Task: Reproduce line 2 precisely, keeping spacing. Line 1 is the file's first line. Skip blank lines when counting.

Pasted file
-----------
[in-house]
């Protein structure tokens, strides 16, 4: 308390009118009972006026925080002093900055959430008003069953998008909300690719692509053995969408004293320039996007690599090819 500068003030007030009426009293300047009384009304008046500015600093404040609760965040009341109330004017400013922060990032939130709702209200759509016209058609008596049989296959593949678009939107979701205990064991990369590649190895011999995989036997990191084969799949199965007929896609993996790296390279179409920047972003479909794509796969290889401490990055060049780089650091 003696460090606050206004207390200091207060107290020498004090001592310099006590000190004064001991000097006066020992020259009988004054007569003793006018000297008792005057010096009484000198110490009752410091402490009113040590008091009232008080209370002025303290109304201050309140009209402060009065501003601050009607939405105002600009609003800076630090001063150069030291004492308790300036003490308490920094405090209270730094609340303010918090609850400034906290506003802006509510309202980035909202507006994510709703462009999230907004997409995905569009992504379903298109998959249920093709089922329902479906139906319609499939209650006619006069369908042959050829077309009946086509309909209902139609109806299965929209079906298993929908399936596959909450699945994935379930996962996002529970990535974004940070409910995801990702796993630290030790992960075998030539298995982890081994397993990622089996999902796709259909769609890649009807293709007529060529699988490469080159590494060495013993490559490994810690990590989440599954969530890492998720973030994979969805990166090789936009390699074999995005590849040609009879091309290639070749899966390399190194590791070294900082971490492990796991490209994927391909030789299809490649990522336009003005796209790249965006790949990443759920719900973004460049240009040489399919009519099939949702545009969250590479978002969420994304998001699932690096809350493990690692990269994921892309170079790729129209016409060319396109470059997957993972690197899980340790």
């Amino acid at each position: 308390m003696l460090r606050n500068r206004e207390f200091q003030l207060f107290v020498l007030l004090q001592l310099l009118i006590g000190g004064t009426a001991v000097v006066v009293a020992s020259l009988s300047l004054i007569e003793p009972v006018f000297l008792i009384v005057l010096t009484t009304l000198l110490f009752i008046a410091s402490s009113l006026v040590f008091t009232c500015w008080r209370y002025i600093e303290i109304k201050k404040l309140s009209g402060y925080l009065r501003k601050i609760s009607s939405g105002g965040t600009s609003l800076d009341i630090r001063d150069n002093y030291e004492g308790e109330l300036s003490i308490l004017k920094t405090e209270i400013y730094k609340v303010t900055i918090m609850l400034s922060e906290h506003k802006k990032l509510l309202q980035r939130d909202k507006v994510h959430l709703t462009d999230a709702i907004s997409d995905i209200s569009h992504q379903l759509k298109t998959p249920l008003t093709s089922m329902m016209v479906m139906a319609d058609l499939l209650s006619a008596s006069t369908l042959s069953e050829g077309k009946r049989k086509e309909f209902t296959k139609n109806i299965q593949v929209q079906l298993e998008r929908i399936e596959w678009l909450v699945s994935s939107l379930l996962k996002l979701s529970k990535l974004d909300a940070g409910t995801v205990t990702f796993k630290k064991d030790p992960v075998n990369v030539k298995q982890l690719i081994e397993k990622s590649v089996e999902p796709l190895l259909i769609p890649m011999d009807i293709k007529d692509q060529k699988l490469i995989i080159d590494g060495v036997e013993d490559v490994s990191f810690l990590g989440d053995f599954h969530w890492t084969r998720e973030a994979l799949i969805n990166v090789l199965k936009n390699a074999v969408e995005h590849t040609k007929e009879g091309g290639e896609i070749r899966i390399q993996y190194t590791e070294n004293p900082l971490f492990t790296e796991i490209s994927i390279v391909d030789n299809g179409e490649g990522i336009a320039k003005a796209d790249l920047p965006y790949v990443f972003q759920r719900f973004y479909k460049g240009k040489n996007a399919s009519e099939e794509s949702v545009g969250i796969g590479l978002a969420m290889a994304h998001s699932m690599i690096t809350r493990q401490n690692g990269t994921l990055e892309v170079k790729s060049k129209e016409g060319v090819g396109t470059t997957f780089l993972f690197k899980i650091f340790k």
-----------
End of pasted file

């Protein structure tokens, strides 16, 4: 308390009118009972006026925080002093900055959430008003069953998008909300690719692509053995969408004293320039996007690599090819 500068003030007030009426009293300047009384009304008046500015600093404040609760965040009341109330004017400013922060990032939130709702209200759509016209058609008596049989296959593949678009939107979701205990064991990369590649190895011999995989036997990191084969799949199965007929896609993996790296390279179409920047972003479909794509796969290889401490990055060049780089650091 003696460090606050206004207390200091207060107290020498004090001592310099006590000190004064001991000097006066020992020259009988004054007569003793006018000297008792005057010096009484000198110490009752410091402490009113040590008091009232008080209370002025303290109304201050309140009209402060009065501003601050009607939405105002600009609003800076630090001063150069030291004492308790300036003490308490920094405090209270730094609340303010918090609850400034906290506003802006509510309202980035909202507006994510709703462009999230907004997409995905569009992504379903298109998959249920093709089922329902479906139906319609499939209650006619006069369908042959050829077309009946086509309909209902139609109806299965929209079906298993929908399936596959909450699945994935379930996962996002529970990535974004940070409910995801990702796993630290030790992960075998030539298995982890081994397993990622089996999902796709259909769609890649009807293709007529060529699988490469080159590494060495013993490559490994810690990590989440599954969530890492998720973030994979969805990166090789936009390699074999995005590849040609009879091309290639070749899966390399190194590791070294900082971490492990796991490209994927391909030789299809490649990522336009003005796209790249965006790949990443759920719900973004460049240009040489399919009519099939949702545009969250590479978002969420994304998001699932690096809350493990690692990269994921892309170079790729129209016409060319396109470059997957993972690197899980340790």